Our Daily Bread devotional – True Trust

May 14, 2008
True Trust

READ: John 9:1-11

Neither this man nor his parents sinned,
but that the works of God should be
revealed in him. —John 9:3

If you didn’t know him, you might think Nick Vujicic has everything going for him. Nick has never had a sore arm. He’s never had knee problems. He’s never smashed his finger in a door, stubbed his toe, or banged his shin against a table leg.

But that’s because Nick doesn’t have a shin. Or a toe. Or a finger. Or a knee. Or an arm. Nick was born with no arms and no legs. Before you begin to feel sorry for Nick, read his words. “God won’t let anything happen to us in our life unless He has a good purpose for it all. I completely gave my life to Christ at the age of 15 after reading John 9. Jesus said that the reason the man was born blind was ‘so that the works of God may be revealed through him.’ . . . I now see that glory revealed as He is using me just the way I am and in ways others can’t be used.” Nick travels the world to spread the gospel and love of Jesus.

Nick says, “If I can trust in God with my circumstances, then you can trust in God with your circumstances. . . . The greatest joy of all is having Jesus Christ in my life and living the godly purpose He has for me.”

Can we say that? Can we look beyond our limitations and have the same trust in God that transformed a man with no arms or legs into a missionary for Jesus?

Dave Branon

Lord, shape my life as only You can,
Guiding each day by Your loving plan;
Take what You need and give what You will;
My life is Yours to use and to fill. —Branon

Trusting God turns problems into opportunities.

Our Daily Bread – Daily Devotion

April 25, 2008
It’s Not A Game

Whoever desires to come after Me, let him deny himself,
and take up his cross, and follow Me. —Mark 8:34

My former neighbor often talked about “the game of life,” and I can understand why he did. It’s part of human nature to approach life as one big game made up of a lot of little games. Competing can be fun, exciting, and stimulating.

But life is a whole lot more than a game—especially for a follower of Jesus Christ. When a believer needs to own the biggest house, drive the largest SUV, get the promotion first, and win every argument, something’s terribly wrong from God’s point of view. It’s not right to run over people’s feelings, bend or break the rules, and gloat over victories.

To approach life as one big game that you always have to win is to live in hopeless delusion and fantasy. While material possessions, professional success, and personal victories are enjoyable, they last only for this life. Then they’re all left behind.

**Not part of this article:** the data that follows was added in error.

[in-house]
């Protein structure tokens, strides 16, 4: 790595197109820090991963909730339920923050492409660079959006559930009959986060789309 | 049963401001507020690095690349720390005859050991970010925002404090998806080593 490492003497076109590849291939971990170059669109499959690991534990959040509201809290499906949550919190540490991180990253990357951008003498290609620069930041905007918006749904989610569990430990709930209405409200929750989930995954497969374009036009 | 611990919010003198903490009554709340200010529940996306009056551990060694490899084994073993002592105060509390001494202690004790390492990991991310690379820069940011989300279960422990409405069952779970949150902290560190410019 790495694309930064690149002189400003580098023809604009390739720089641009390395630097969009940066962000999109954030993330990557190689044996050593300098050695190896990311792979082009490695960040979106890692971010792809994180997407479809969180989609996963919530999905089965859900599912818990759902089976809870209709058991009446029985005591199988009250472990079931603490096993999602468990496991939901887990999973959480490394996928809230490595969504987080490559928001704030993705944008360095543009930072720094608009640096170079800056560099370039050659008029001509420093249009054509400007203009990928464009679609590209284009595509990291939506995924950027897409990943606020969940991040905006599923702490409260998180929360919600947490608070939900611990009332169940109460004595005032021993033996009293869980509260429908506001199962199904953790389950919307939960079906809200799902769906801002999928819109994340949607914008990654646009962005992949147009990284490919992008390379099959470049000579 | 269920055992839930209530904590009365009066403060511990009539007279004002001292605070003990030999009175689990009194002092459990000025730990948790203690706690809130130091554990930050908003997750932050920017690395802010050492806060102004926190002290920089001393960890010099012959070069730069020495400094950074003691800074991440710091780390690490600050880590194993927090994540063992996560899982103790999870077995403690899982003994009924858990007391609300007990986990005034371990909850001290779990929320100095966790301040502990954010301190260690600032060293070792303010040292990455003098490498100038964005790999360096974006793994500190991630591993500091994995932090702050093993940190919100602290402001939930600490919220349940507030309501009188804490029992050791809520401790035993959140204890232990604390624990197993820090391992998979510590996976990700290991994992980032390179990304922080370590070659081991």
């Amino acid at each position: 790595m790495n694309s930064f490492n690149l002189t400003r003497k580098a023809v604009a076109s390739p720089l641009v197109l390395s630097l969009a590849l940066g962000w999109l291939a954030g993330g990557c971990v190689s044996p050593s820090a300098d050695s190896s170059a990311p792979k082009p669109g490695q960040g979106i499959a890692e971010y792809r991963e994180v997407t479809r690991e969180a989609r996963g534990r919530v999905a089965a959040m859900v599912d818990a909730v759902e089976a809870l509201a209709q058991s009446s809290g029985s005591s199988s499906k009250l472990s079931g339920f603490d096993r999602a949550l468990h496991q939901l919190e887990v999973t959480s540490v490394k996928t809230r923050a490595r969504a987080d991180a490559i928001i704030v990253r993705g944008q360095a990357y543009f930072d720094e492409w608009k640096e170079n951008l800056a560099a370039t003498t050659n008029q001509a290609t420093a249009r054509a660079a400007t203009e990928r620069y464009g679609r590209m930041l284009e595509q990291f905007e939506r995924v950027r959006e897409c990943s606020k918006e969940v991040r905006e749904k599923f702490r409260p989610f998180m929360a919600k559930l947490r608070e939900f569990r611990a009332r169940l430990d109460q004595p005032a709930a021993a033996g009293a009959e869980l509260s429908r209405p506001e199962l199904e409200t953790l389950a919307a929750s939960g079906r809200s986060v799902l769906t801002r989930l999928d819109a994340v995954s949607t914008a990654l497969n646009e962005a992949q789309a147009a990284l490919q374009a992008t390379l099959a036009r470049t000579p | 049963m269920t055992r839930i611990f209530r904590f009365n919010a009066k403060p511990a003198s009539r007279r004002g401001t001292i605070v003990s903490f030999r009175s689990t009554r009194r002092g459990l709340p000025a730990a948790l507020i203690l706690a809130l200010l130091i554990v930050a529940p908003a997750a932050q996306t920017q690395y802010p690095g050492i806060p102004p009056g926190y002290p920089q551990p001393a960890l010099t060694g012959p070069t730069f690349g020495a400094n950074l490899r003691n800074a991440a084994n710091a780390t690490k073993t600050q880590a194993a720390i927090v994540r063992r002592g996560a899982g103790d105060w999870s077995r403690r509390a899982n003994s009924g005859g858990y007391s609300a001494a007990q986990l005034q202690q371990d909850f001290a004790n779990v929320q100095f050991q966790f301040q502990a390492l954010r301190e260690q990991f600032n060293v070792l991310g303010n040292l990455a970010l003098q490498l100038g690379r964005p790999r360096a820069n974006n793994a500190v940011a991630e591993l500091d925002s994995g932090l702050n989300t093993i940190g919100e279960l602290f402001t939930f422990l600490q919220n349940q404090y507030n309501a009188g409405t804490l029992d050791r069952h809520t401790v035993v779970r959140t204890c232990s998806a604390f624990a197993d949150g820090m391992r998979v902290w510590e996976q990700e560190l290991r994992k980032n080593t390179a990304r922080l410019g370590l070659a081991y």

Jesus instructed His disciples to deny themselves, identify with His cross, and follow Him in self-denial, and for some that even meant death (Mark 8:34-35). He made it clear to His disciples that artificial victories in “the game of life” don’t count for much. What really counts is what’s done for the Lord.  — David C. Egner

If I have but Jesus, only Jesus—
Nothing else in all the world beside—
O then everything is mine in Jesus;
For my needs and more He will provide. —Olander
© 1950 Baptist Conference Press

Those who live for God are the real winners in life.

Our Daily Bread – Daily Devotion

April 21, 2008

Long before the US professional baseball season begins each spring, team owners and managers are busy negotiating trades and contracts. They’ll pay large sums of money to get the athlete who will help them win the championship. When the season starts, all eyes are on the newly acquired talent to see if he was worth the cost. The ultimate measure of the player’s success is whether his contribution to the team is a good return on the investment.

In 1 Corinthians 6:20, Paul reminds us that we too have been “bought at a price.” The context paints a compelling picture of Christ’s great sacrifice. He liberated us from the cruel slavemaster of sin by buying us with the high price of His own life.

Getting a grip on God’s great and loving investment in us should motivate us to gladly consider making His sacrifice rich in dividends. How is that return on His investment measured? By living to bring glory to Him! Our eyes, hands, feet, thoughts, dreams, and desires have been purchased to reflect the wondrous glory of God’s will and wisdom. In other words, we are no longer our own.

Paul concluded, “Therefore glorify God in your body” (v.20). Living to reflect His glory is the return on investment that makes the Owner of our lives look good! — Joe Stowell

Redemption’s price our Savior paid
When all our sins on Him were laid;
He took our guilt, He bore our shame
That we may glorify His name. —D. De Haan

Our choice to bring glory to God yields a great return on Christ’s investment.